William Devery, the last superintendent of police in New York City, was satirized in a 1902 Harper’s Weekly political cartoon as a figure sitting by the street with a fairy godmother dispensing him a mountain of money.

Devery, who was something of the poster boy for police corruption at the time, was widely quoted in historical accounts as telling corrupt cops, “If there’s any grafting to be done, I’ll do it. Leave it to me.”

While the latest corruption scandal facing the NYPD hasn’t involved allegations of big cash payoffs, it is the latest in a cycle of probes that have come roughly every 20 years in the department. Each time, the NYPD has dealt with embarrassing public allegations, with top brass, commissioners and even mayors taking exits.

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Scandals that have hit the NYPD occurred in 1894, 1912, 1930, 1950, 1970 and 1992, said author and police historian Thomas Reppetto.

”The next one [was] scheduled some time after 2012 and it has arrived on schedule,” said Reppetto, co-author of “NYPD: A City and Its Police.”

Earlier scandals often involved high-ups in the department, including the 1970 Knapp Commission, which featured revelations by Narcotics Det. Frank Serpico and fellow detective David Durk of widespread payoffs. The 1912 investigation of large payments to detectives eventually led to the trial and execution of Lt. Charles Becker for murder.

When the Mollen Commission convened in 1992, it uncovered rings of lower-level cops taking drug money, Reppetto said.

“Things were just completely out of control in some of these precincts because of drugs,” Reppetto remembered.

Earlier probes sometimes led to serious consequences. After giving embarrassing testimony about corruption before the Seabury Commission and seeing the NYPD hit with a prostitution scandal, Mayor Jimmy Walker resigned in 1932 and went to Europe.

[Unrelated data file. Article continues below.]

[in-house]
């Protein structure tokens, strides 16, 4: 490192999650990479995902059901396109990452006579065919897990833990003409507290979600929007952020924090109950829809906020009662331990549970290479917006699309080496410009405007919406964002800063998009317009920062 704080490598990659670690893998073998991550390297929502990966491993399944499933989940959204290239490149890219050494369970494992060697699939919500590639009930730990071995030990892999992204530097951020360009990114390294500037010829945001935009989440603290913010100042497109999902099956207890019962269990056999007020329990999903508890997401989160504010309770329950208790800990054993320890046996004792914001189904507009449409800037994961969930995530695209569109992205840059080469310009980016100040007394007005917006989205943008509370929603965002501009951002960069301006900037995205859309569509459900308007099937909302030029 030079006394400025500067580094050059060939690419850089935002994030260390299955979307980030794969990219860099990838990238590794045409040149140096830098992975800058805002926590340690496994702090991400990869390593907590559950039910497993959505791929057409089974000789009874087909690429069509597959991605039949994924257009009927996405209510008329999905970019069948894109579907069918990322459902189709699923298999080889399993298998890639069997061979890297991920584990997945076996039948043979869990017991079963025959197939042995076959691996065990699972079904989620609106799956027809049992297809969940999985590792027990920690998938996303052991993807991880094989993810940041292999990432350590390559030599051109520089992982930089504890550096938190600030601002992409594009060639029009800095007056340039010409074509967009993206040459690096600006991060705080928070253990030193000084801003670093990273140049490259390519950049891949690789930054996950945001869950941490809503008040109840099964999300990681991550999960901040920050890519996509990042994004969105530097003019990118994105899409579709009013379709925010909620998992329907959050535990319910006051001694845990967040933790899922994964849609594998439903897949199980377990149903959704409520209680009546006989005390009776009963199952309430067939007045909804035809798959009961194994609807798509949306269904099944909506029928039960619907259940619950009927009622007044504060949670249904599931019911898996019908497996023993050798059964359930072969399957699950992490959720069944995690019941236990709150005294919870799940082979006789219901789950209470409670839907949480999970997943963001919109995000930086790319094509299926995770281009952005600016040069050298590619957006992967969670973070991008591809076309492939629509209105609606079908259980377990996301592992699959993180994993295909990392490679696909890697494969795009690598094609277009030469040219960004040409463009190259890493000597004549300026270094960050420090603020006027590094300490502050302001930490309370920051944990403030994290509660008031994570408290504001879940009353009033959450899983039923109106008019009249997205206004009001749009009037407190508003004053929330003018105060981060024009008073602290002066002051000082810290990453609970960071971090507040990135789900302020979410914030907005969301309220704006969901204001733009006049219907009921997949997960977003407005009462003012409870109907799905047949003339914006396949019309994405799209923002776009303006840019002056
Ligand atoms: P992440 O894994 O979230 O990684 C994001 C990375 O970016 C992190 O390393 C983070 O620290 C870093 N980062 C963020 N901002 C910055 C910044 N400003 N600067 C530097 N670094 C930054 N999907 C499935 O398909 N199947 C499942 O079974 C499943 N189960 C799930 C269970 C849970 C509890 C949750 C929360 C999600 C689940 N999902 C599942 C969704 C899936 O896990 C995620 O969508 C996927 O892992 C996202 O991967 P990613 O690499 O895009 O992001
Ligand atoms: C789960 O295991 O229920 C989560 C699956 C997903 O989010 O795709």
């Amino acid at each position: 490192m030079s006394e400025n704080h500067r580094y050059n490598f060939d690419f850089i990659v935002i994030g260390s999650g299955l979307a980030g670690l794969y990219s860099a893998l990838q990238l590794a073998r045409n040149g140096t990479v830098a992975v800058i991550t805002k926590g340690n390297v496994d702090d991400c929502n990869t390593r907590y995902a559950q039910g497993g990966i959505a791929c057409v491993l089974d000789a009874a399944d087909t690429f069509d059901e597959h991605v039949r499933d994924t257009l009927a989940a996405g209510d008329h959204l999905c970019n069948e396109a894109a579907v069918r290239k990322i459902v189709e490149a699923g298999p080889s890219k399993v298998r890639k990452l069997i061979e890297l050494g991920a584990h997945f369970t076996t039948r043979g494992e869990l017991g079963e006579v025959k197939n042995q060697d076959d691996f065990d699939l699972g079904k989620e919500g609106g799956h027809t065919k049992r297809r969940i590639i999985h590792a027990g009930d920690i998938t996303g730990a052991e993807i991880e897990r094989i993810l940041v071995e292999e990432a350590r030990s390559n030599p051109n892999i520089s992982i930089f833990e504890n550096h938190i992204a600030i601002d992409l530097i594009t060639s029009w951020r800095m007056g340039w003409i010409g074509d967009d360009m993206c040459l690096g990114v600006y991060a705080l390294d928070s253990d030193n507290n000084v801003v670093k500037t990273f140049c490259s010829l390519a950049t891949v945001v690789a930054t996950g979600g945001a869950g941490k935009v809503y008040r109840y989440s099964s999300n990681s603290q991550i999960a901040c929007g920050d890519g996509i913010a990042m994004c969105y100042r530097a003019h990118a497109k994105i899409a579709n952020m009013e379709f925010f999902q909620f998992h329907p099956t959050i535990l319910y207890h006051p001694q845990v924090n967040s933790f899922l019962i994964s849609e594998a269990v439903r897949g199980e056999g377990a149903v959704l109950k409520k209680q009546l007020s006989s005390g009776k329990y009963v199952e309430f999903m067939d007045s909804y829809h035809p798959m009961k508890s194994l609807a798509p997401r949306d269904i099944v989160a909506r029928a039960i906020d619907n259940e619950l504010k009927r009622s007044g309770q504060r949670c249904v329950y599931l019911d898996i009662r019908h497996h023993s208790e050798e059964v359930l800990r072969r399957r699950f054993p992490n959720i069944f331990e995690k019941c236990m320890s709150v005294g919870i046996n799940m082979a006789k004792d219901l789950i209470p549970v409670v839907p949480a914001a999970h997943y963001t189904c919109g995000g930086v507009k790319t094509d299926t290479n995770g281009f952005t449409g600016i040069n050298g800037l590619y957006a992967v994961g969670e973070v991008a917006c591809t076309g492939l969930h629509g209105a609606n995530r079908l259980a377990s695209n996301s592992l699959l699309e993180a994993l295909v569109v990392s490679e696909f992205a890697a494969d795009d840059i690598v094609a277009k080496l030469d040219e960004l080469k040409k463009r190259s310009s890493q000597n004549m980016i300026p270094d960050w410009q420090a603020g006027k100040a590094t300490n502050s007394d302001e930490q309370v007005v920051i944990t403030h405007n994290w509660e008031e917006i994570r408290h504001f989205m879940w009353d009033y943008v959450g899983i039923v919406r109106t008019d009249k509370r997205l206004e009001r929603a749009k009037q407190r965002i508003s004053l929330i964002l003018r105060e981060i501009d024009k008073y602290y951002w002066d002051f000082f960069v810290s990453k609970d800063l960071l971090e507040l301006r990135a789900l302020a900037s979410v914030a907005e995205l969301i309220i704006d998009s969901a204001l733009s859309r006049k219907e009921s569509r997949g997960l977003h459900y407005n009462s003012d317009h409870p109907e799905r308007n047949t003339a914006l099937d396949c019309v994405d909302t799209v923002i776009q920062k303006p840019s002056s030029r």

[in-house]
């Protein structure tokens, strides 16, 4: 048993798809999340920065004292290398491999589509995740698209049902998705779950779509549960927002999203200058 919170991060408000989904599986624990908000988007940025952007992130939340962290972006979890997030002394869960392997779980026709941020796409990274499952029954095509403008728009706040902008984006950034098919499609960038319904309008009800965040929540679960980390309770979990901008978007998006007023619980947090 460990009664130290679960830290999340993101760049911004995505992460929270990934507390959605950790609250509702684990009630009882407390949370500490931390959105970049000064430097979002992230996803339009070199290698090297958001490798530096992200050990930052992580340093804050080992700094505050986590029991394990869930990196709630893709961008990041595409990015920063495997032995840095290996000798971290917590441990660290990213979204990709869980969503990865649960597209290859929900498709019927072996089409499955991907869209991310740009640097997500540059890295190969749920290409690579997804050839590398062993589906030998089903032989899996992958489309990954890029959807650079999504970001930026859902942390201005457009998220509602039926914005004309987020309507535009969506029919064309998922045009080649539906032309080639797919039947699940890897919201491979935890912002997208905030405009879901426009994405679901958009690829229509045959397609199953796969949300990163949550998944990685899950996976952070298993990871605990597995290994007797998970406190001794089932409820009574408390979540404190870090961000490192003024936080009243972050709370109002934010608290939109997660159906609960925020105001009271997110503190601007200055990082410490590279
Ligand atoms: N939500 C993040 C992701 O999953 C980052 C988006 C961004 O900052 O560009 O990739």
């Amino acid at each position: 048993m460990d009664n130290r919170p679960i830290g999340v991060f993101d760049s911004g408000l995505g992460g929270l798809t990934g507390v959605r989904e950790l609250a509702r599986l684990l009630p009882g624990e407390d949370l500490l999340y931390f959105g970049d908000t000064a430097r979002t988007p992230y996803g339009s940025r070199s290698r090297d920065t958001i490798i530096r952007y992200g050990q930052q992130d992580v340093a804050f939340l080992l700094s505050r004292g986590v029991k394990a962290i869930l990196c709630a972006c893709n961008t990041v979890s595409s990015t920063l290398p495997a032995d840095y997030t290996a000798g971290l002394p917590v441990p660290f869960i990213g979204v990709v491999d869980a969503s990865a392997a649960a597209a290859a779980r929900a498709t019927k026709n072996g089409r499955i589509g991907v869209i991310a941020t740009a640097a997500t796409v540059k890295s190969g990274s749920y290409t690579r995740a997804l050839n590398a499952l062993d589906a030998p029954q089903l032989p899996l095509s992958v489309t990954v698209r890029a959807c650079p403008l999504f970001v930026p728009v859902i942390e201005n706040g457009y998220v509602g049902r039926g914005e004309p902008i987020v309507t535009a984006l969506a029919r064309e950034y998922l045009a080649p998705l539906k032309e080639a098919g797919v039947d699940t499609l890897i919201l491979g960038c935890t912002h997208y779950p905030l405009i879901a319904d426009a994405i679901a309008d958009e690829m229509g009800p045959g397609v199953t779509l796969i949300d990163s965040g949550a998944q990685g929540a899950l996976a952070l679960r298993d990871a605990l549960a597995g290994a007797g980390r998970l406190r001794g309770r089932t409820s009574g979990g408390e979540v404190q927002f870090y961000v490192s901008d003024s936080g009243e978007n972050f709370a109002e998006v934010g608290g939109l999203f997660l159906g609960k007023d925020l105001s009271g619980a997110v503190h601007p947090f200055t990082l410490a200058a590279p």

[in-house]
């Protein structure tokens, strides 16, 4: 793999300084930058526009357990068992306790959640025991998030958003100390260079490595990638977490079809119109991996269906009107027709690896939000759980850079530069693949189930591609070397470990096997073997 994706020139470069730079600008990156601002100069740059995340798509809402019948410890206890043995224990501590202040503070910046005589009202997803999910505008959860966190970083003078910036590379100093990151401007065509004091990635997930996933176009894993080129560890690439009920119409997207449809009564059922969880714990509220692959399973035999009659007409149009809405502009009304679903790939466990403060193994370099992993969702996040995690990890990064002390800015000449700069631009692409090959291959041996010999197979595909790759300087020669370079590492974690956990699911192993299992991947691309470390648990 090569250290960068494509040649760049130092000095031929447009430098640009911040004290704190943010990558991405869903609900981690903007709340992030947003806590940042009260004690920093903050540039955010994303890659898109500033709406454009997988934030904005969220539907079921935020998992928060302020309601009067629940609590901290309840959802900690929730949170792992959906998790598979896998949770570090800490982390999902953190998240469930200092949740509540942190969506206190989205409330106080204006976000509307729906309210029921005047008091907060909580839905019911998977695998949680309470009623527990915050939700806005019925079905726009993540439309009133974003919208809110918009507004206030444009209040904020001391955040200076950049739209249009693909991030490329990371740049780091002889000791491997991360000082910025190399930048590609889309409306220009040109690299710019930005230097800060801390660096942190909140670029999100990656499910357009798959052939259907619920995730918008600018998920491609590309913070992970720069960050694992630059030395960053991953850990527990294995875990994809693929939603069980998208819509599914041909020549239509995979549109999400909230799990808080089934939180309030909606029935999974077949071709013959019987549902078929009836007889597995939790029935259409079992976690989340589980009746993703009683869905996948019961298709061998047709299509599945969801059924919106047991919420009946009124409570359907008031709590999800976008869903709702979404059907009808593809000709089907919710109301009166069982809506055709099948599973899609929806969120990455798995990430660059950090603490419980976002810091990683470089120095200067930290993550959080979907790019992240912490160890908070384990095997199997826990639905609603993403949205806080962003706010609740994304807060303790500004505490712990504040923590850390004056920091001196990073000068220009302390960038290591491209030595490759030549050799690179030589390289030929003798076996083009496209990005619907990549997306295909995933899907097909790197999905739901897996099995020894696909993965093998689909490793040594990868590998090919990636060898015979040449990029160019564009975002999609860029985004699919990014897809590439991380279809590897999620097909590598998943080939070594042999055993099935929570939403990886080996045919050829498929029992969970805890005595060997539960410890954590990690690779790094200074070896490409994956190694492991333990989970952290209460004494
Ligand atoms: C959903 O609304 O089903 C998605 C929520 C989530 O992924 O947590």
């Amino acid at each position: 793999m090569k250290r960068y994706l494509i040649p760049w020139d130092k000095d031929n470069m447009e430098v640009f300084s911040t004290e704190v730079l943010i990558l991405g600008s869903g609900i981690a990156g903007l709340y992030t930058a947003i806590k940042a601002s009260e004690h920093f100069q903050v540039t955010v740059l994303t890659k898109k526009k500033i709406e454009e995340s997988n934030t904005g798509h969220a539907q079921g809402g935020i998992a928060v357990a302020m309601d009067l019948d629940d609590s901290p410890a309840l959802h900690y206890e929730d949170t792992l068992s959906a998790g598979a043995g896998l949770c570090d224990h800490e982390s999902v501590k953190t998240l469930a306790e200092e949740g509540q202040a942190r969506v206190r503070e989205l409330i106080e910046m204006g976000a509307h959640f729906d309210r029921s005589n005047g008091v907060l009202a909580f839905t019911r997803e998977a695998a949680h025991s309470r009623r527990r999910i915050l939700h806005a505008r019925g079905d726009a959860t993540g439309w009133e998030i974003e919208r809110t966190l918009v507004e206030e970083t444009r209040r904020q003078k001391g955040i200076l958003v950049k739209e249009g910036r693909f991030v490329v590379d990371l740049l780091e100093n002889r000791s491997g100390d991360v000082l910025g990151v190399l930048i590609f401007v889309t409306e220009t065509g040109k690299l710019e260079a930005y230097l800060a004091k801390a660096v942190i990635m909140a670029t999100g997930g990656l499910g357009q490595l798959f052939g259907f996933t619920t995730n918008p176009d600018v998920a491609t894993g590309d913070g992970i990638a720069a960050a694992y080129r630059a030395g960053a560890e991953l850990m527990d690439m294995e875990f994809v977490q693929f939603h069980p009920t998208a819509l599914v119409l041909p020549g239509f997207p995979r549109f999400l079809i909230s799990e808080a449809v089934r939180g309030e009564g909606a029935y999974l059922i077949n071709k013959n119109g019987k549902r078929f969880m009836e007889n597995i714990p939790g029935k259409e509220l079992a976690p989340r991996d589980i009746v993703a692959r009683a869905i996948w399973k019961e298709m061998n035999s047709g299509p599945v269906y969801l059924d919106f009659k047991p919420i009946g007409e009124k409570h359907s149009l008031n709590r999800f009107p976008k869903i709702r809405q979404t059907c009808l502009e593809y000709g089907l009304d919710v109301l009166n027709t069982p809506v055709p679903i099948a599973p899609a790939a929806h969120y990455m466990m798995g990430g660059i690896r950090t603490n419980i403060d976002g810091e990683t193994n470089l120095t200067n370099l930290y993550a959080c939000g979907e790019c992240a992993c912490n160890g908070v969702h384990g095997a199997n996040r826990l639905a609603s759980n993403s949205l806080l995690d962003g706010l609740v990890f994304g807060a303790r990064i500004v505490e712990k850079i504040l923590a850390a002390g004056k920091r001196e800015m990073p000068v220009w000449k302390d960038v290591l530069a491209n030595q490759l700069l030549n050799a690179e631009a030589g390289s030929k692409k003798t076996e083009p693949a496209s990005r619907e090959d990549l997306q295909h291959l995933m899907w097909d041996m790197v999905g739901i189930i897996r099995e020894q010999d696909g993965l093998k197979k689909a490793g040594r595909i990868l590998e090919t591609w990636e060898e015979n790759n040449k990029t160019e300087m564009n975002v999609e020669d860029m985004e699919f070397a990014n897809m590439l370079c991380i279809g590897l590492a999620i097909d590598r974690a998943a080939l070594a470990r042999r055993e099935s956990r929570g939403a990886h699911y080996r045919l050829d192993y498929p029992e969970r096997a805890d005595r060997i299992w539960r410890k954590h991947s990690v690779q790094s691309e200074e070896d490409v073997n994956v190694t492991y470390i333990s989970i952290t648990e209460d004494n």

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After the 1950 scandal involving Brooklyn gambler Harry Gross both Police Commissioner William O’Brien and Mayor William O’Dwyer resigned. After the Knapp Commission, Mayor John V. Lindsay’s career lost its luster, Reppetto said. But Mayor David Dinkins seemed relatively unaffected by the revelations of the Mollen Commission, he added.

Still, the case of William Devery shows that, historically, some caught in the middle of such probes sometimes survive. He had his corruption conviction overturned and returned to the NYPD in 1898 as chief of police. He eventually bought a baseball team that later became the New York Yankees after he sold it.

The latest corruption investigation has led to eight officers, including a number of high rank, being either transferred or placed on modified assignments by Bratton.

It remains unclear how far-reaching the current probe, which involves the FBI and NYPD internal affairs bureau, will go.

The probe into NYPD officials taking gifts from two businessmen in return for favors has already spread to whether fundraisers for Mayor Bill de Blasio illegally raised funds for his campaigns or for his Campaign for One New York, according to sources familiar with the investigation.

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“This has got the makings of a major scandal and particularly at the level people were involved,” said Doug Muzzio, a political science professor at Baruch College.

This week, a member of a Borough Park safety patrol was charged with bribery in connection with his alleged attempt to pay off a member of the NYPD pistol license bureau. No cops have been charged in the case.

“In the broader sense you could say this is the down side of community policing,” said Reppetto, “you get too friendly with these guys and do favors you shouldn’t do but everybody knows you are not supposed to take anything.”